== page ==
22. Anne Plummer, "Deadly Threat of Explosive Devices in Iraq Prompts Secrecy Debate," Inside the Pentagon, November 18, 2004, vol. 20, no. 47.
23. Defense Logistics: Actions Needed to Improve the Availability of Critical Items during Current and Future Operations, GAO-05-275, April 8, 2005.
24. Testimony of Claud M. Bolton, Assistant Secretary of the Army, Acquisition, Logistics and technology, before the House Committee on Armed Forces, November 2, 2005, p.2.
25. Testimony of Kenneth Krieg, Undersecretary of Defense, Acquisition, Technology and Logistics, before the House Committee on Armed Forces, November 2, 2005, p.7.
26. [https://www.bids.tswg.gov/tswg/bids.nsf/Main?OpenFrameset&6M8J6A] The TSWG uses the CTTSO Broad Agency Announcement (BAA) Information Delivery System (BIDS) to disseminate BAA information and collect proposals. TSWG operates under the policy oversight of the Department of State (DOS) Coordinator for Counterterrorism and under the management and technical oversight of the Department of Defense (DOD) Assistant Secretary of Defense for Special Operations and Low-Intensity Conflict (ASD(SO/LIC)).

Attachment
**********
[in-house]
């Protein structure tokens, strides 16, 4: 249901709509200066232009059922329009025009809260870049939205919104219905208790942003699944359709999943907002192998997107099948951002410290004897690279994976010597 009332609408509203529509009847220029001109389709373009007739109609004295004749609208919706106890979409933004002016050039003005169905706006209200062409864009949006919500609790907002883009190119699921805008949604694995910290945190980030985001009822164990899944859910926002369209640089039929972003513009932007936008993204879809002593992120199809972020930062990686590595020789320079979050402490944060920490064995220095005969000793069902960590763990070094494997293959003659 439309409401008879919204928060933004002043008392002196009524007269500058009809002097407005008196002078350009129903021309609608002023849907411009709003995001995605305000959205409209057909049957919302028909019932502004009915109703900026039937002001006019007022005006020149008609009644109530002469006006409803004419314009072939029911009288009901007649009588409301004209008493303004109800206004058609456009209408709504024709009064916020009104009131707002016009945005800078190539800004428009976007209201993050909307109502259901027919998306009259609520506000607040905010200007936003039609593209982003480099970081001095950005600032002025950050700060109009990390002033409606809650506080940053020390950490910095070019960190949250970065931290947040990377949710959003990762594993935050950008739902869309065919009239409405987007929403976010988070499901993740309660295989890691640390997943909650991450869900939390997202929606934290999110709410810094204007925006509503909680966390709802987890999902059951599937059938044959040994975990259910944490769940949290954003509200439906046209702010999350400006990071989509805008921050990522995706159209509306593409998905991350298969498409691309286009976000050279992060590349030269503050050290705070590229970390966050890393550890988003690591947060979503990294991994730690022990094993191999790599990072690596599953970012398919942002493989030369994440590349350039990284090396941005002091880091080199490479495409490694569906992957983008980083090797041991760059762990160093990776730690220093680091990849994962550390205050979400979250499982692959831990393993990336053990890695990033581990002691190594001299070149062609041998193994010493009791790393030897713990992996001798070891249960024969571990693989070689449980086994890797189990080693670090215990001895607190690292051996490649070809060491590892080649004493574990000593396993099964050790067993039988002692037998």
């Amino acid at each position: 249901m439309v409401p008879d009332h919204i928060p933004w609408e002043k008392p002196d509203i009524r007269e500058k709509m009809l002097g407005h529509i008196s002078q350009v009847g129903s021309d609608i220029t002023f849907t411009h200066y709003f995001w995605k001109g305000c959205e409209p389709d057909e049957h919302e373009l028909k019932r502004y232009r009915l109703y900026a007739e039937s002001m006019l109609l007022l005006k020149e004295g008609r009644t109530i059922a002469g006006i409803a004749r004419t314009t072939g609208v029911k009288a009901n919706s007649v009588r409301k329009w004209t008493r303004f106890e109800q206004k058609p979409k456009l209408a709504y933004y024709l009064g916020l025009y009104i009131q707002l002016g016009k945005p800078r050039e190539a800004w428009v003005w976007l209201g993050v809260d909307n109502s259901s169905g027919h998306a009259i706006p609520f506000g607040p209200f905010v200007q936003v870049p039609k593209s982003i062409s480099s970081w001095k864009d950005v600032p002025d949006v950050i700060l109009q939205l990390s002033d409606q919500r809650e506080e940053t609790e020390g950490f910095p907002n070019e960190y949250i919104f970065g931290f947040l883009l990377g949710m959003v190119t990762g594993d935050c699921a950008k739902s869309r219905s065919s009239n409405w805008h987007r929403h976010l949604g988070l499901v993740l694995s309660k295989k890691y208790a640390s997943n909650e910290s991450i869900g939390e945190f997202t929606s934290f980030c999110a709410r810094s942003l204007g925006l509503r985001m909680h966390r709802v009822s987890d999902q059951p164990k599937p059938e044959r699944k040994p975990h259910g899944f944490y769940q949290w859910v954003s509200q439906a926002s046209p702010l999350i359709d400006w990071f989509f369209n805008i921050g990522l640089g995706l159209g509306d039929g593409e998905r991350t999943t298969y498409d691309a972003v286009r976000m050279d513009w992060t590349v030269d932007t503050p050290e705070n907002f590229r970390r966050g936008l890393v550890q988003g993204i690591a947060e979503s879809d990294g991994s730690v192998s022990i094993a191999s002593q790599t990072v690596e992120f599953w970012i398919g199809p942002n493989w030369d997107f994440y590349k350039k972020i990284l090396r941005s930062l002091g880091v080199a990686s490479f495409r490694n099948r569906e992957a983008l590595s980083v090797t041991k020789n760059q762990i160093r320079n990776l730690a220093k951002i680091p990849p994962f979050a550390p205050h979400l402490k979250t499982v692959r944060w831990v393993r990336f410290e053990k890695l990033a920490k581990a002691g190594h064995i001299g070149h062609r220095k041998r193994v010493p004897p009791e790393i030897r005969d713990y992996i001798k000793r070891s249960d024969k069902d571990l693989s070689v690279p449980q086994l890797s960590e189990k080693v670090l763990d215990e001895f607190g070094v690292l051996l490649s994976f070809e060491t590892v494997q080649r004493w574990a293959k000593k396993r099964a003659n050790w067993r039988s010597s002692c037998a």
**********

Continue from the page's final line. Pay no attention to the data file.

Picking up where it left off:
27. Glenn Maffei, "Defense Officials Worry Insurgents Will Change IEDS Tactics, Tech," Inside the Army, May 9, 2005.
28. Jen DiMascio, "Pentagon Transfers $160 Million to Buy Protection Equipment," Inside the Army, January 17, 2005.
29. Jen DiMascio, "Congress OKs $129.7 Million Transfer to Fund IEDS Countermeasures," Inside the Army, May 30, 2005.
30. Glenn, Maffei, "Order Made for Final "Warlock" Batch to Tackle IEDS Problem in Iraq," Inside the Army, July 25, 2005.
31. Reprogramming Action FY 06-09 IR.
[The opinions expressed in this publication are those of the author and do not necessarily represent the views of the Naval History & Heritage Command ]